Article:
Swedish Patent No. 167-993 discloses a method for collecting and recovering liquid sulfur dioxide from flue gases from a sulfite digester. In this case, the flue gases are cooled down to condensation in a series of heat exchangers. Sulfur dioxide is scrubbed from the digester gases using cold water at elevated pressure. Sulfur dioxide gas is then displaced at a pressure lower than the cooking pressure (but not at atmospheric pressure) in the heat exchanger, dried and condensed upon cooling in another heat exchanger.
German Patent No. 1,567,462 discloses a method which involves expelling gaseous sulfur dioxide 1 from washing water under vacuum. The expulsion takes place while heating and enriching the sulfur dioxide in the gas by introducing steam in several stages, in which the pressure and temperature of the gas are gradually increased. As a result of the pressure increase, condensation of the steam occurs. However, this process requires a large amount of energy and the steam consumption is about 5.35 tonnes per tonne of sulfur dioxide produced.
DAS Patent No. 1,769,303 discloses a gas purification method in which displacement of sulfur dioxide takes place under vacuum. The method does not use the addition of steam to the displacement device so that low pressures are used in one ejection process. In addition, the entire amount of gas is passed through the pump. However, for larger volumes of gas, the plant takes up much space and the pumps consume a lot of energy. The method as disclosed herein is not applicable to larger gas volumes as required by the production of liquid sulfur dioxide on an industrial scale.
A disadvantage of these hitherto used methods is that they require a large amount of energy, especially where cold water for the absorption of sulfur dioxide is not readily available.
According to the present invention, it has been found that liquid sulfur dioxide can be recovered from the gases produced by combustion in a simple and economical way.
SUMMARY OF THE INVENTION The present invention relates to a process for producing liquid sulfur dioxide from combustion gases containing sulfur dioxide, comprising washing the gas with water or an aqueous citrate solution in an absorption column, wherein the sulfur dioxide is absorbed in the washing water and said stream. the absorbed sulfur dioxide is introduced into a stripping column in which the pressure is maintained at between 1 kPa and 100 kPa, and the temperature is between 30 and 70 ° C, where the absorbed sulfur dioxide containing water is absorbed; ejected and then the oxide. According to the invention, the sulfur dioxide condenses. the treated sulfur dioxide stream containing water vapor is cooled in a heat exchanger to a temperature in the range of 0 to 10 ° C, and at a pressure in the range of 1 kPa to 100 kPa, condensing water introduced back to stripping. the column and gas are further dried with sulfuric acid, the sulfur dioxide liquefied by condensation in the heat exchanger at a pressure in the range of 1 kPa to -100 kPa, and the pressure is maintained and controlled throughout the system at in the range from 1 kPa to 100 kPa by evacuating residual gases after the condensation of sulfur dioxide, preferably the residual gases are recycled to the absorption column.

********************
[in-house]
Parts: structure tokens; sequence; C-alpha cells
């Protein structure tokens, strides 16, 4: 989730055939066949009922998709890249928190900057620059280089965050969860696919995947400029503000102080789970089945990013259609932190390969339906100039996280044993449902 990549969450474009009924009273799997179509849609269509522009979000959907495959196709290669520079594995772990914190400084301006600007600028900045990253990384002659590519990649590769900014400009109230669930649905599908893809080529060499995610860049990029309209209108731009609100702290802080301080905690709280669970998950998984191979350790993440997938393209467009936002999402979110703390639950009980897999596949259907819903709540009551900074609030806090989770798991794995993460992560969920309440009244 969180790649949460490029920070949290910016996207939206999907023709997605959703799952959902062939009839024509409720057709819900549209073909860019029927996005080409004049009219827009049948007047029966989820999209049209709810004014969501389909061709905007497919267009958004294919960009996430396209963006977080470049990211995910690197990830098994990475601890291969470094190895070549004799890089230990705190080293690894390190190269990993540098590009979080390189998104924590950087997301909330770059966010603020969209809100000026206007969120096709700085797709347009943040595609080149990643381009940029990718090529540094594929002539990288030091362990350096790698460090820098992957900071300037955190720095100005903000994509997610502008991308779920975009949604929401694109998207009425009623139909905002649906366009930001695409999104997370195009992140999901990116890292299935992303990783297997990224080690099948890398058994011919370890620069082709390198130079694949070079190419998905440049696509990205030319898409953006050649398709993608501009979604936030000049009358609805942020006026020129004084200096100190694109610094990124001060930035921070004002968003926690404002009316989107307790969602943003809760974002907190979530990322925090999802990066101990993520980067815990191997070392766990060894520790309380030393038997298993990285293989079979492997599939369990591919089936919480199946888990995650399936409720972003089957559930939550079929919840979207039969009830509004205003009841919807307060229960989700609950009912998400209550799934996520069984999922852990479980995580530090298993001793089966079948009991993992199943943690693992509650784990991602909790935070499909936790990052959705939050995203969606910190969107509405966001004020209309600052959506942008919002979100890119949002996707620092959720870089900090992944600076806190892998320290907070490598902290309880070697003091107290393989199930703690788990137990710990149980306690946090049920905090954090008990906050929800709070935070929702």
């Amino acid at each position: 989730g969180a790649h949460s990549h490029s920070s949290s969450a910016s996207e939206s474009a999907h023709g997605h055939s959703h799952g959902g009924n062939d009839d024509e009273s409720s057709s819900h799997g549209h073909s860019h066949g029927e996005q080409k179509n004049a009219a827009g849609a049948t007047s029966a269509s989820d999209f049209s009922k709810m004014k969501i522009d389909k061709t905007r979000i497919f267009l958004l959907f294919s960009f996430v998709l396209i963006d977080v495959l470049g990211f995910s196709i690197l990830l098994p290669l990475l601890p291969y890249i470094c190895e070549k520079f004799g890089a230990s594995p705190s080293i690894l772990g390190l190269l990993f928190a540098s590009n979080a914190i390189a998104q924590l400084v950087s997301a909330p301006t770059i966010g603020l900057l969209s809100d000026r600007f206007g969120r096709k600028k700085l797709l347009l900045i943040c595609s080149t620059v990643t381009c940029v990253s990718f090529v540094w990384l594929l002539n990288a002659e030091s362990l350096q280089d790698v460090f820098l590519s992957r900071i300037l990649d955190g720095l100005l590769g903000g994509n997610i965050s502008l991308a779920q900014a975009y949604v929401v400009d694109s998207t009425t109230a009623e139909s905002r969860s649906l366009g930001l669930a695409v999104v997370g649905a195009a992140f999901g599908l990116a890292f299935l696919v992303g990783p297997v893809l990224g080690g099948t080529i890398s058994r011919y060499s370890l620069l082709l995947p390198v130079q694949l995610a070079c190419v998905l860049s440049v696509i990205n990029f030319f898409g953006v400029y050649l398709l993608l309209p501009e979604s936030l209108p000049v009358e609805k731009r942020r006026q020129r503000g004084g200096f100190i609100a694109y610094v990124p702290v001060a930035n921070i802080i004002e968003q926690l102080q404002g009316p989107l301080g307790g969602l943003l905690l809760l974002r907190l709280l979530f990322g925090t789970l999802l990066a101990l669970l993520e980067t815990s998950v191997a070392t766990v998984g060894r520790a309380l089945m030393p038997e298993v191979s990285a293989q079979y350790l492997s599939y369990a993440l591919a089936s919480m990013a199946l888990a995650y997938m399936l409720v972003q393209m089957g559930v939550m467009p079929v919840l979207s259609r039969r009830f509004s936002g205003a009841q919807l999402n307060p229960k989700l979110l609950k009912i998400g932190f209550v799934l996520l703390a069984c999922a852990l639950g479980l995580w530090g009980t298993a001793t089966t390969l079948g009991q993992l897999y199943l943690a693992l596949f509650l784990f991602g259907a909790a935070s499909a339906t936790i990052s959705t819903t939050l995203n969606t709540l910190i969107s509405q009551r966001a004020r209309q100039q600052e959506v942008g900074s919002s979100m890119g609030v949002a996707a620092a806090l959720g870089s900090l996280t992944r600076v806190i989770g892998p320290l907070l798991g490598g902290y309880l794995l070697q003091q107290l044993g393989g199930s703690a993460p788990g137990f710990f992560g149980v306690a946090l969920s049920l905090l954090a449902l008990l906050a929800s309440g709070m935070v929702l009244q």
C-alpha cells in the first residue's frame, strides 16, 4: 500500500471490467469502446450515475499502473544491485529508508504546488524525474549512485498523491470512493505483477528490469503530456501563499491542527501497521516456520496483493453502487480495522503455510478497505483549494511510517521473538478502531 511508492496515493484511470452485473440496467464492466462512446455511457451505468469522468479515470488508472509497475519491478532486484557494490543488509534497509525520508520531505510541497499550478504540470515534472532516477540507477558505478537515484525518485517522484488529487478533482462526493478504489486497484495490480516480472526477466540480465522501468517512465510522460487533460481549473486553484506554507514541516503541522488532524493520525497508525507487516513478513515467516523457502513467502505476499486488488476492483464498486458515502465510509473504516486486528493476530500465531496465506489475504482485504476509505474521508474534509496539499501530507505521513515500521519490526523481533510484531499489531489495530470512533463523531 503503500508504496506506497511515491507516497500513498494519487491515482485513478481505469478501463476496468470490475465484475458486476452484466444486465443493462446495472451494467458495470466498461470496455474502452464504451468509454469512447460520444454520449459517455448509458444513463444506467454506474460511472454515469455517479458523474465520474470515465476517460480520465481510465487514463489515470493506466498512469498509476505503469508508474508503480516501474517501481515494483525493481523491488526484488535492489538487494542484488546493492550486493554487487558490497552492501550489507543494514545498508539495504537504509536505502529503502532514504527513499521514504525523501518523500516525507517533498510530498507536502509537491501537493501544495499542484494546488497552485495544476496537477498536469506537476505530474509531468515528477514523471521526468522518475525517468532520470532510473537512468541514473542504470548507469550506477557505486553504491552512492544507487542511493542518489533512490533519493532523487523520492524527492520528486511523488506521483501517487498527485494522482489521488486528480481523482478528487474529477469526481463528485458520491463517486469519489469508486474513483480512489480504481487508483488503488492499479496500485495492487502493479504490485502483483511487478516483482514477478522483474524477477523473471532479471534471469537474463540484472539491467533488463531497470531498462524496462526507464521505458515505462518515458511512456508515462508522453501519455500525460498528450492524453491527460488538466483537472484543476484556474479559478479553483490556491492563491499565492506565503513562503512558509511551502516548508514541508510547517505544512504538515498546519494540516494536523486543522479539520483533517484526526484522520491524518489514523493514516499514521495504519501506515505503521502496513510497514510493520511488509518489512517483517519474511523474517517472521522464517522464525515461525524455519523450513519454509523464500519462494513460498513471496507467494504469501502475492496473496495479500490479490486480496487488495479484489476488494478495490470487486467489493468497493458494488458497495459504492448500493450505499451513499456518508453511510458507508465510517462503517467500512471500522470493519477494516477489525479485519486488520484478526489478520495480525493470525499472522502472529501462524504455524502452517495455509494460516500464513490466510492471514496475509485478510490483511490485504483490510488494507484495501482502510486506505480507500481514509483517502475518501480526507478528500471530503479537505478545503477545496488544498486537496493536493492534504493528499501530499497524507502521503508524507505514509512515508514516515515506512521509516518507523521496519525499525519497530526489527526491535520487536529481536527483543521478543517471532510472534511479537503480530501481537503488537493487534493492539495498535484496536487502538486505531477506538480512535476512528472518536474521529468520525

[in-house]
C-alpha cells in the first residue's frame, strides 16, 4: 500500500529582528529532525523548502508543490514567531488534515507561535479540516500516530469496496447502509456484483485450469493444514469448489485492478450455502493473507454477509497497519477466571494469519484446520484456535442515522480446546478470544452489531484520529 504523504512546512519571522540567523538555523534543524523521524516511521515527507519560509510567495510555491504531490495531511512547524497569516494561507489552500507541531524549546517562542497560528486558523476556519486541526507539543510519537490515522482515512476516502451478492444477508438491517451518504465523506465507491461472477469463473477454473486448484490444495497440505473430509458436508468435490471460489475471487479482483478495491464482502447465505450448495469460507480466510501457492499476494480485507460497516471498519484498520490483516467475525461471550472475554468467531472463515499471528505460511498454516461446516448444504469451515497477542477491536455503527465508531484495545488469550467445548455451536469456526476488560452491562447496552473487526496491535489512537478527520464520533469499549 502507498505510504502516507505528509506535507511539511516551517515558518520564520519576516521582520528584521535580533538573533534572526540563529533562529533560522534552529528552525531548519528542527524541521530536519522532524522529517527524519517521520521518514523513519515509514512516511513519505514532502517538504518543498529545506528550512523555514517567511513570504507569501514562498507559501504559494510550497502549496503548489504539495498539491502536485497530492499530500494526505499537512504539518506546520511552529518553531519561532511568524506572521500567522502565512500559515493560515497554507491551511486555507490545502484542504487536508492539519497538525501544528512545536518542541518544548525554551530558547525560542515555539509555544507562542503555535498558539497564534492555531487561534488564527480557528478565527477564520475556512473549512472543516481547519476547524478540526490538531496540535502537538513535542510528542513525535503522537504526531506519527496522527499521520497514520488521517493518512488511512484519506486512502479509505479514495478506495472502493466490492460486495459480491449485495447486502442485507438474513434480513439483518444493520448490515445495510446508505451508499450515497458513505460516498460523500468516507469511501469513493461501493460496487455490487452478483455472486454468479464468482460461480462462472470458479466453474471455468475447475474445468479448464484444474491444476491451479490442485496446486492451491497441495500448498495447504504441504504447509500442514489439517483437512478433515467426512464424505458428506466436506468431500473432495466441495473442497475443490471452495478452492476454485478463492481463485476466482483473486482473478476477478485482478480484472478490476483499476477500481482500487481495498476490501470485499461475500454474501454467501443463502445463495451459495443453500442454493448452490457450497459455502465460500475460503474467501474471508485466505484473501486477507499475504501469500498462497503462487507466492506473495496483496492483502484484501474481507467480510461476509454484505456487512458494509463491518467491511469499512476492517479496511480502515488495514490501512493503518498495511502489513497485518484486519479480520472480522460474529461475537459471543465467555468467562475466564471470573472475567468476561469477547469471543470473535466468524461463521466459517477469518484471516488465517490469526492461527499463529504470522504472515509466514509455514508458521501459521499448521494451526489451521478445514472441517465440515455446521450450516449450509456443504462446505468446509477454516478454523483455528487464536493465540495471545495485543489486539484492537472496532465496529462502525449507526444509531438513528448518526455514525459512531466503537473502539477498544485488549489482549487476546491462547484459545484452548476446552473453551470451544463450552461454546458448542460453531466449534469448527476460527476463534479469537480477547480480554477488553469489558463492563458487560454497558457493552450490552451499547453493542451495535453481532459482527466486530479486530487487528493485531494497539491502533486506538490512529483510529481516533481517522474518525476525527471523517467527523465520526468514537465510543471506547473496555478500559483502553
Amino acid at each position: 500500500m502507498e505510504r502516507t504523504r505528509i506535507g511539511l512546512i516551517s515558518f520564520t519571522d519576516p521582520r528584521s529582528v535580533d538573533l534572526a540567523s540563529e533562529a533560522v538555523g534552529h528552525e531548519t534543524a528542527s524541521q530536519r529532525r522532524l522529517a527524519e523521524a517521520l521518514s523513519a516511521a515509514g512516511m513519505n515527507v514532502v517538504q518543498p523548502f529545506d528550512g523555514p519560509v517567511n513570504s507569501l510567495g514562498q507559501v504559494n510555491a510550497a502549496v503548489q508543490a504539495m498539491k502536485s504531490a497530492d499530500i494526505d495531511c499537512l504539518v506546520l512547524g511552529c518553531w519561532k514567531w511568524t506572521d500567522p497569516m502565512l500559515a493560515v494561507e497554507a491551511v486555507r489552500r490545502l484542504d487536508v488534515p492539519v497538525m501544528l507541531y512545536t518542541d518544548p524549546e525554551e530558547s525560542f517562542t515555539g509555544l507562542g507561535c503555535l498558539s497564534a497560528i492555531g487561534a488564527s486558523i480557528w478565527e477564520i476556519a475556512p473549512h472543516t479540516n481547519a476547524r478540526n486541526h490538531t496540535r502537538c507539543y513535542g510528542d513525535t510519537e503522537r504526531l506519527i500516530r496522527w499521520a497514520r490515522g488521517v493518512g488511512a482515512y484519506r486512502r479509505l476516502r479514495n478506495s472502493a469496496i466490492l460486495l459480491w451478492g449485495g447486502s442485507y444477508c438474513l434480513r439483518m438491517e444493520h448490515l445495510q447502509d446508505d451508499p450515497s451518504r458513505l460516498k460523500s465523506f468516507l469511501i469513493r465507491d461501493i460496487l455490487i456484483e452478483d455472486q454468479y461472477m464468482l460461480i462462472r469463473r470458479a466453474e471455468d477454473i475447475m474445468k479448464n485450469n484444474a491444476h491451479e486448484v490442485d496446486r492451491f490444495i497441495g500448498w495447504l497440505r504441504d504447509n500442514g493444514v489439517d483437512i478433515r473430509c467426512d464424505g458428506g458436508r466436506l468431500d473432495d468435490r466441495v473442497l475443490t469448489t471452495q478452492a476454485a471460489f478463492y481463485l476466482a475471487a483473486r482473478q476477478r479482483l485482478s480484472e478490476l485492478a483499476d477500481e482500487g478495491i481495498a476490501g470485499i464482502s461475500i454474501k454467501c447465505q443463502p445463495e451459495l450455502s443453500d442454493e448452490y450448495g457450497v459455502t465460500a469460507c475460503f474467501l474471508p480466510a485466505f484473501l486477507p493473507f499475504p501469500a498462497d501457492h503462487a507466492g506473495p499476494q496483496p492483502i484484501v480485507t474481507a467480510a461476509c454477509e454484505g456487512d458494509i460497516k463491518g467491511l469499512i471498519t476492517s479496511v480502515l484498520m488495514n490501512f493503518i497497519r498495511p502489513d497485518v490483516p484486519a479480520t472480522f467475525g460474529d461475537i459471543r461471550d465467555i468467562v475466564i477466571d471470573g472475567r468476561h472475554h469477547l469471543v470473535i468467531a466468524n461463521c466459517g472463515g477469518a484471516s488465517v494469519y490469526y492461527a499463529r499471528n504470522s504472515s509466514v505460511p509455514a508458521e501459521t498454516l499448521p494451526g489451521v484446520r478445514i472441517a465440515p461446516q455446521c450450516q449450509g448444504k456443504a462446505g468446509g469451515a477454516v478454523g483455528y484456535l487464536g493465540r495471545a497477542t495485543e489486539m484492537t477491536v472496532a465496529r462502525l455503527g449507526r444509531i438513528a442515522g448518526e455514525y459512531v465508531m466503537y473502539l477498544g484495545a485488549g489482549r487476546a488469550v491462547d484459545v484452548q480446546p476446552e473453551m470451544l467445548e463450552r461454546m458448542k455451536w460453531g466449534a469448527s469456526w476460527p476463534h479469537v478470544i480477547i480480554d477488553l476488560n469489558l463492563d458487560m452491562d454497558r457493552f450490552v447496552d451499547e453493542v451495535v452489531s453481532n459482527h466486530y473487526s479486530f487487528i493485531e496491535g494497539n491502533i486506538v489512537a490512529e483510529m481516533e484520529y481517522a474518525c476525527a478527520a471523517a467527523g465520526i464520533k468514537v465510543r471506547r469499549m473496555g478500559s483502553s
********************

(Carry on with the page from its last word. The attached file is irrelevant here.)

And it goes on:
In a preferred embodiment of the process of the invention, the aqueous stream exiting the stripping column transfers heat to the aqueous. A stream entering a stripping column which contains sulfur dioxide.
The advantage of the process according to the invention is that energy is saved, which results from the fact that the steam consumption is low due to the expulsion of sulfur dioxide in a vacuum. In addition, the volume of residual gases that must be extracted is very small, so. the whole system can be kept under vacuum · relatively small vacuum pump, with low power consumption. The residual gases which are saturated with sulfur dioxide can be returned to the absorption column.
The process for producing the liquid sulfur dioxide of the present invention utilizes a solution wherein the auxiliary pump is located upstream of the cooler. As a result, it is possible to operate at a higher pressure in the cooler, but still lower than atmospheric pressure. This gives the possibility to increase the cooling temperature of the liquid sulfur dioxide formed in the condenser. A great advantage of the present invention is that so-called low-value calories, such as waste heat in the form of hot steam or water at low pressure, can be utilized in the displacement phase.
The plant intended for the production of sulfuric acid is equipped with an absorption tower into which the gas containing sulfur dioxide is passed and where the sulfur dioxide is absorbed into the cold water. The tower may be suitably provided with an acid-resistant coating with a plastic filler such as polypropylene or some ceramic materials. Other types of absorption towers can also be used, such as a capsule bubbling column, where the problem with the material used is a limiting factor. A drop separator is placed on the top of the tower to prevent entrainment into the scrubbed gas.
After the absorption tower, the water is treated in a displacement tower which, like the absorption tower, is equipped with a suitable acid resistant coating. The tower is equipped with a ceramic or plastic filling. The hot water left after the SO 2 expulsion can be used in a heat exchanger, which is made of an acid-resistant material, which is titanium or titanium palladium steel.